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Master of the long view

September 15, 2008|Scott Timberg | Times Staff Writer

SEATTLE -- For all of Neal Stephenson's achievements, his most impressive may be his ability to attract a following equal parts hacker and literati. His popularity is all the more anomalous because his books are always long and often difficult. His last project, "The Baroque Cycle," was a fictional trilogy about the birth of capitalism and the history of science, set partly in 17th century London, stretching almost 2,700 pages and written with a fountain pen.

His ambitious new novel, "Anathem," imagines a world dominated by casinos, shopping malls and tire shops -- except for the walled monasteries where the devout gather to contemplate big issues in the shadow of a clock that runs for thousands of years.

They give up, needless to say, almost all contact with the secular world as well as most of its worldly pleasures.

"I had the idea that there would be people who voluntarily stay inside those walls," said Stephenson, a fit 48-year-old who looks like he should carry a broadsword, "as a way of getting away from the distractions of everyday life, of doing something in a serious way that took a long time. And one of their jobs would be to care for the clock."

Stephenson -- who with a shaved pate, mountain-man beard and pen tucked into shirt pocket seems part engineer, part aging skinhead -- clearly relishes that kind of isolation: He's not unfriendly, but over dinner on a drizzly night in Seattle, he pauses for thought in a way that makes even enthusiastic answers seem grudging, disdains small talk and peers out of obsidian-dark eyes that could bore through steel. The dreary weather in this city, where he lives with his doctor wife and two kids, allows him to think, he said.

"That idea kept coming back to me, because it still seemed fresh," he continued, "the idea that book-reading people were more and more diverging from the mainstream, that they're a separate culture invisible to media culture."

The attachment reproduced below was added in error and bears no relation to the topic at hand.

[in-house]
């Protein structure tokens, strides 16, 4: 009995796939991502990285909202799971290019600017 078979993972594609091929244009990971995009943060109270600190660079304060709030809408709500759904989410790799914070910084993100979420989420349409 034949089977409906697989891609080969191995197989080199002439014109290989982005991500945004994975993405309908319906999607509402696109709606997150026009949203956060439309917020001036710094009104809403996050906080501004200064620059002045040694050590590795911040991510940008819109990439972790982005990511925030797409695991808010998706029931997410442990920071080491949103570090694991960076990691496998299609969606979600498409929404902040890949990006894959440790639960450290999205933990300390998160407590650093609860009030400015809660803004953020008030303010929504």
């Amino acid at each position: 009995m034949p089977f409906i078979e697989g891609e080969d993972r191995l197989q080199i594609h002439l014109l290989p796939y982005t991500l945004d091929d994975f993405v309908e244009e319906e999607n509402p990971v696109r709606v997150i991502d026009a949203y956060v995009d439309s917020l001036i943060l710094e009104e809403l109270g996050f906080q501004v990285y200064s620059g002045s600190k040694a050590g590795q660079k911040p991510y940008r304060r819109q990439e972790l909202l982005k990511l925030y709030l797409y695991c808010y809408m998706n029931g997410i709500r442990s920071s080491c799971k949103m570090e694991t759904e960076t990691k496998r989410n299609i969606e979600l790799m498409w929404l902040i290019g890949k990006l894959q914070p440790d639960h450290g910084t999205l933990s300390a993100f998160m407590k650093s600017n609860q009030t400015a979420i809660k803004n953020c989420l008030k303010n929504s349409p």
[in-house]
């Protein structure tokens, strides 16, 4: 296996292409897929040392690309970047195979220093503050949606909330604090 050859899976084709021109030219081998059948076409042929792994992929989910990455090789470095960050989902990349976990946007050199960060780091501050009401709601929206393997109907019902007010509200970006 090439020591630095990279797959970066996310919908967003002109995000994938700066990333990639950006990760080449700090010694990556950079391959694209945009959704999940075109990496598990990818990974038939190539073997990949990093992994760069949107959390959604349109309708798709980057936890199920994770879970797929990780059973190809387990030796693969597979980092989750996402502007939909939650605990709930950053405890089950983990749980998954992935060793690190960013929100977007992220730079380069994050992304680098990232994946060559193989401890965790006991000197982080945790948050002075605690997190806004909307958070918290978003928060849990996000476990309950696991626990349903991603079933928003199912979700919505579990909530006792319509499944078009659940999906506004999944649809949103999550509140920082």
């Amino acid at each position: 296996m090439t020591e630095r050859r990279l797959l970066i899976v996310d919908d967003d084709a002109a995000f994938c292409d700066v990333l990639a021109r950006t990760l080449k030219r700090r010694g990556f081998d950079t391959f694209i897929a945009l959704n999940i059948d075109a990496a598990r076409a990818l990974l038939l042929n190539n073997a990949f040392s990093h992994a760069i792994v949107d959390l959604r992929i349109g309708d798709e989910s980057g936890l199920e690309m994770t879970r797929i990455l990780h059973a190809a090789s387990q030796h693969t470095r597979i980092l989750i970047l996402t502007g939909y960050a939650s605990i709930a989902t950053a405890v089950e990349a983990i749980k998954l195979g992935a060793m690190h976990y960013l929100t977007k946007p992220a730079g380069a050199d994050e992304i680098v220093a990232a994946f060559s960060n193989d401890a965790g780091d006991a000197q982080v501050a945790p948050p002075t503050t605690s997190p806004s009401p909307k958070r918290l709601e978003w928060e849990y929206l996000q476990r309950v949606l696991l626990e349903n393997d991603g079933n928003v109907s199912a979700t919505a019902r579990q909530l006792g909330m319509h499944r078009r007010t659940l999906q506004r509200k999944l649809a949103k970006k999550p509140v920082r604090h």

Though his books have predicted various developments -- his breakthrough, "Snow Crash," envisions Second Life as well as a balkanized, gang-torn Los Angeles that seems closer every day. But he takes no pride in this: To him, "SF," no matter where or when it's set, is really about the present.

"I bet there are wealthy, busy people who would pay money to live in a monastic setting," Stephenson said, suggesting that the process of writing -- and reading -- his extravagant books is a bit like donning habits inside high walls. "People," he added, "get their luxury in different ways. Some people like a full-body massage. But there's a number of people who really want to get into a story."



Stephenson once wrote that he comes "from a clan of rootless, itinerant hard-science and engineering professors." Born in Fort Mead, Md. -- home of the National Security Agency -- he grew up mostly in the university town of Ames, Iowa.

"I was one of these kids who would just sit there and devour huge piles of science fiction," he said. "I didn't really know any writers; I wasn't trying to take after anyone. I just knew that it would be a good gig if you could make it work."

In 1992, after attending Boston University and drifting through mindless office jobs, he published "Snow Crash," his third novel, which told of a computer virus working its way through the hacker subculture. Called by some the first "post-cyberpunk" novel, it's got energy, humor and ideas -- a subtext on the link among viruses, language and religion -- to spare. L.A. has fragmented into tiny city-states with their own laws, crime syndicates and security forces. Almost every page burns with a love of language, as well as a tendency to overwrite that was easy to forgive. "A Thomas Pynchon novel with the brakes removed," the Washington Post judged. "The Diamond Age," now in the works as a cable miniseries, arrived in 1995.

To some, his masterpiece is "Cryptonomicon," from 1999, a nearly 1,000-page excursion into World War II code-making and '90s Silicon Valley. He was compared to literary figures such as the late David Foster Wallace. The three volumes of "The Baroque Cycle" threw Puritans, alchemists and Isaac Newton into a mix that got him hailed as a would-be cultural historian.

With these books, he's one of a handful of SF writers read passionately not only by the genres' base of fanboys, Wired subscribers and libertarians but also by scholars and novelists who consider him a force in American fiction. It's not just that his prose is smooth and often witty or that his intelligence is wide-ranging and speculative, but that he wrestles with concepts -- in "Anathem," neo-Platonic philosophy -- in ways that would shame most "literary" novelists.

"He's obviously got a work ethic to admire," said Matt Ruff, a Seattle writer who shares his friend's interest in historical sword fighting. "Neal's descended from Puritans, so that's not a surprise. He can go off for five pages talking about the structure of a machine gun or a band saw that's actually entertaining."

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